**F**angzheng Xie and Yanxun Xu arXived today a paper on Bayesian repulsive modelling for mixtures. Not that Bayesian modelling is repulsive in any psychological sense, but rather that the components of the mixture are repulsive one against another. The device towards this repulsiveness is to add a penalty term to the original prior such that close means are penalised. (In the spirit of the sugar loaf with water drops represented on the cover of Bayesian Choice that we used in our pinball sampler, repulsiveness being there on the particles of a simulated sample and not on components.) Which means a prior assumption that close covariance matrices are of lesser importance. An interrogation I ~~have~~ has ~~is~~ was why empty components are not excluded as well, but this does not make too much sense in the Dirichlet process formulation of the current paper. And in the finite mixture version the Dirichlet prior on the weights has coefficients less than one.

The paper establishes consistency results for such repulsive priors, both for estimating the distribution itself and the number of components, K, under a collection of assumptions on the distribution, prior, and repulsiveness factors. While I have no mathematical issue with such results, I always wonder at their relevance for a given finite sample from a finite mixture in that they give an impression that the number of components is a perfectly estimable quantity, which it is not (in my opinion!) because of the fluid nature of mixture components and therefore the inevitable impact of prior modelling. (As Larry Wasserman would pound in, mixtures like tequila are evil and should likewise be avoided!)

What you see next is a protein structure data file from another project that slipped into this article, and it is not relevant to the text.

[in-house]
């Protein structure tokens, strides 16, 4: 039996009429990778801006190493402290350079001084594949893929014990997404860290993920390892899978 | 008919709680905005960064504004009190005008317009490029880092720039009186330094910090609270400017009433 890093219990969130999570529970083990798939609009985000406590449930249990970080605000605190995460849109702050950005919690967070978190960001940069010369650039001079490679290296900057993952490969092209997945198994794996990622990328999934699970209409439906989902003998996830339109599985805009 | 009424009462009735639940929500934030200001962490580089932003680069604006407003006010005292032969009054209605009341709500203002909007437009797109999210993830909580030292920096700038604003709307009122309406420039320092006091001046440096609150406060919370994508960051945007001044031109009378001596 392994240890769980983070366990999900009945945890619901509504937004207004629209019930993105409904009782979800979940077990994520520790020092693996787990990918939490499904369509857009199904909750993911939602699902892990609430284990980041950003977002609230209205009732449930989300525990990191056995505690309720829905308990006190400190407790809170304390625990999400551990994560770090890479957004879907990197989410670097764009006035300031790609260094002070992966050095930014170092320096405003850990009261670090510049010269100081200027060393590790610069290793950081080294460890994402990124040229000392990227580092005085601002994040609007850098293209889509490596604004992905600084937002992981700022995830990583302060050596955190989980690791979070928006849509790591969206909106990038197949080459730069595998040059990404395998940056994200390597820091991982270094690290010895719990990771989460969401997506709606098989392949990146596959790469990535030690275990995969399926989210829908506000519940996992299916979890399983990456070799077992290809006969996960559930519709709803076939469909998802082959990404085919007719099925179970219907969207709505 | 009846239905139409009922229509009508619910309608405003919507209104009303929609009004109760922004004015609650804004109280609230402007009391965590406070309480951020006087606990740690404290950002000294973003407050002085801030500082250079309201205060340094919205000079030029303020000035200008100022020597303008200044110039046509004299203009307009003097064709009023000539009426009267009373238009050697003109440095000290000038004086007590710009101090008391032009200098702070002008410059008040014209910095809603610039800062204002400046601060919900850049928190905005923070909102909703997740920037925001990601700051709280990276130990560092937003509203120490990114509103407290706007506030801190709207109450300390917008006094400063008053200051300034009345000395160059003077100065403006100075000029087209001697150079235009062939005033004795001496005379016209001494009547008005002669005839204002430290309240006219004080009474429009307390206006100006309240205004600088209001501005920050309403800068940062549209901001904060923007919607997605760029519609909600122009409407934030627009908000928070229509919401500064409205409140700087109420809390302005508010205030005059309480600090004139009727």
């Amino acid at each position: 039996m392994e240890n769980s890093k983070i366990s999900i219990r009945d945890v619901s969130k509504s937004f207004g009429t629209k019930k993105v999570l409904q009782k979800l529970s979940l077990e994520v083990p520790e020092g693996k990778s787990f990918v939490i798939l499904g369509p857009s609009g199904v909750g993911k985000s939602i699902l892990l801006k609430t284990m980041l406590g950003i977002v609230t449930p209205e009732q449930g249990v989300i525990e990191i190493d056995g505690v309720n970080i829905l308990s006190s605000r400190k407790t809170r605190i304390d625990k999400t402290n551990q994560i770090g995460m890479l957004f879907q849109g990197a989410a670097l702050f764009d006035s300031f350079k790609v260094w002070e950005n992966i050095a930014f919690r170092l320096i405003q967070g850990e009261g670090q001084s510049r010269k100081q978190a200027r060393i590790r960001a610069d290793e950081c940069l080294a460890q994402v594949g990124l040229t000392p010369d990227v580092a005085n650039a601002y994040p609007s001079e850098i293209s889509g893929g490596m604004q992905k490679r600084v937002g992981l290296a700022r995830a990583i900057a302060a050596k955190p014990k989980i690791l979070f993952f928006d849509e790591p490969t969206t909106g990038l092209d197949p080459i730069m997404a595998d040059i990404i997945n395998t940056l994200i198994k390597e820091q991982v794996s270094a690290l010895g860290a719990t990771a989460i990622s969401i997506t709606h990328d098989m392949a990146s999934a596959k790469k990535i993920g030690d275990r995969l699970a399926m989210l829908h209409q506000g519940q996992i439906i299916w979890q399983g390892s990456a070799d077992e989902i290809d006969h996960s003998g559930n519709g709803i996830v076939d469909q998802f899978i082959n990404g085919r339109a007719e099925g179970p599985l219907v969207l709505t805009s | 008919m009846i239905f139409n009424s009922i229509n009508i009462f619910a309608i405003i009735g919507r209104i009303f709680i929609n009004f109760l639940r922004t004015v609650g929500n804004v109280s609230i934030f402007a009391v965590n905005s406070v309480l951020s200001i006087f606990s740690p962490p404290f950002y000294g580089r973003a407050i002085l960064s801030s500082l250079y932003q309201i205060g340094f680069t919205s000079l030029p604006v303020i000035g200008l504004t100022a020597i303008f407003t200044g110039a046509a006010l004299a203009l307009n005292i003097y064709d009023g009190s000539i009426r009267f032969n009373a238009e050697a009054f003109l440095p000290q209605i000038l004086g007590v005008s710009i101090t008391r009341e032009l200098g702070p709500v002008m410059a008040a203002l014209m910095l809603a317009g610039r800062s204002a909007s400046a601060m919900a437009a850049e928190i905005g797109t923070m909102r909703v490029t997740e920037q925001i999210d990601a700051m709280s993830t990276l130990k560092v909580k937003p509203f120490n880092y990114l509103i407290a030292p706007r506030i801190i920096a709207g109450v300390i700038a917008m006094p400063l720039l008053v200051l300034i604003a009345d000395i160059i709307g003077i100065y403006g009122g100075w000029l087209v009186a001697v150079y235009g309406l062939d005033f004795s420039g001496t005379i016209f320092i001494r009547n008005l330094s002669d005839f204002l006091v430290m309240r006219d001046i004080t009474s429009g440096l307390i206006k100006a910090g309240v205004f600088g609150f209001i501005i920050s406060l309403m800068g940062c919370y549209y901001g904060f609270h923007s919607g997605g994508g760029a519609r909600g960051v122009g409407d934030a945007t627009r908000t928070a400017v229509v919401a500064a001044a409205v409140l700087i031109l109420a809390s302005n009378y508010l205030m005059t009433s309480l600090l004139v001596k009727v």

The implementation of this modelling goes through a “block-collapsed” Gibbs sampler that exploits the latent variable representation (as in our early mixture paper with Jean Diebolt). Which includes the Old Faithful data as an illustration (for which a submission of ours was recently rejected for using too old datasets). And use the logarithm of the conditional predictive ordinate as an assessment tool, which is a posterior predictive estimated by MCMC, using the data a second time for the fit.